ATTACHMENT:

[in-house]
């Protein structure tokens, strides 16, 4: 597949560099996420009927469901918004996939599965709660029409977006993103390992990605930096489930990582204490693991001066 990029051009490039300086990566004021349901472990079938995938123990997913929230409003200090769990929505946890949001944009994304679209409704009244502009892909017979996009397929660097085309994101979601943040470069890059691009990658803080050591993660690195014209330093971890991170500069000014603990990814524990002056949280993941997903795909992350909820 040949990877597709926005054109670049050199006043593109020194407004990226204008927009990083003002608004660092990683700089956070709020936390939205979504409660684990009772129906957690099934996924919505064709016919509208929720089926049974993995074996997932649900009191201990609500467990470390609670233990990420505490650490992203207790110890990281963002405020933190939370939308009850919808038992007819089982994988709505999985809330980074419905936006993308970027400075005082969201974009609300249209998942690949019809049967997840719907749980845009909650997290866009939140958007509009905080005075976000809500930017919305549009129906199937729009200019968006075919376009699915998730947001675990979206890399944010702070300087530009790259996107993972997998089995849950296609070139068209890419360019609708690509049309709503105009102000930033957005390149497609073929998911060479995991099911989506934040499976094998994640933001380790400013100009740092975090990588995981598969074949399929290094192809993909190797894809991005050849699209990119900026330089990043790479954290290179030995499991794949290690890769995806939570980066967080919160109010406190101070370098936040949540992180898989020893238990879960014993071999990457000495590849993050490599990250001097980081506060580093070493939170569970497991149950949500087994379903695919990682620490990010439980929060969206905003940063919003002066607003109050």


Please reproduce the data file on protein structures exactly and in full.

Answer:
[in-house]
């Protein structure tokens, strides 16, 4: 597949560099996420009927469901918004996939599965709660029409977006993103390992990605930096489930990582204490693991001066 990029051009490039300086990566004021349901472990079938995938123990997913929230409003200090769990929505946890949001944009994304679209409704009244502009892909017979996009397929660097085309994101979601943040470069890059691009990658803080050591993660690195014209330093971890991170500069000014603990990814524990002056949280993941997903795909992350909820 040949990877597709926005054109670049050199006043593109020194407004990226204008927009990083003002608004660092990683700089956070709020936390939205979504409660684990009772129906957690099934996924919505064709016919509208929720089926049974993995074996997932649900009191201990609500467990470390609670233990990420505490650490992203207790110890990281963002405020933190939370939308009850919808038992007819089982994988709505999985809330980074419905936006993308970027400075005082969201974009609300249209998942690949019809049967997840719907749980845009909650997290866009939140958007509009905080005075976000809500930017919305549009129906199937729009200019968006075919376009699915998730947001675990979206890399944010702070300087530009790259996107993972997998089995849950296609070139068209890419360019609708690509049309709503105009102000930033957005390149497609073929998911060479995991099911989506934040499976094998994640933001380790400013100009740092975090990588995981598969074949399929290094192809993909190797894809991005050849699209990119900026330089990043790479954290290179030995499991794949290690890769995806939570980066967080919160109010406190101070370098936040949540992180898989020893238990879960014993071999990457000495590849993050490599990250001097980081506060580093070493939170569970497991149950949500087994379903695919990682620490990010439980929060969206905003940063919003002066607003109050």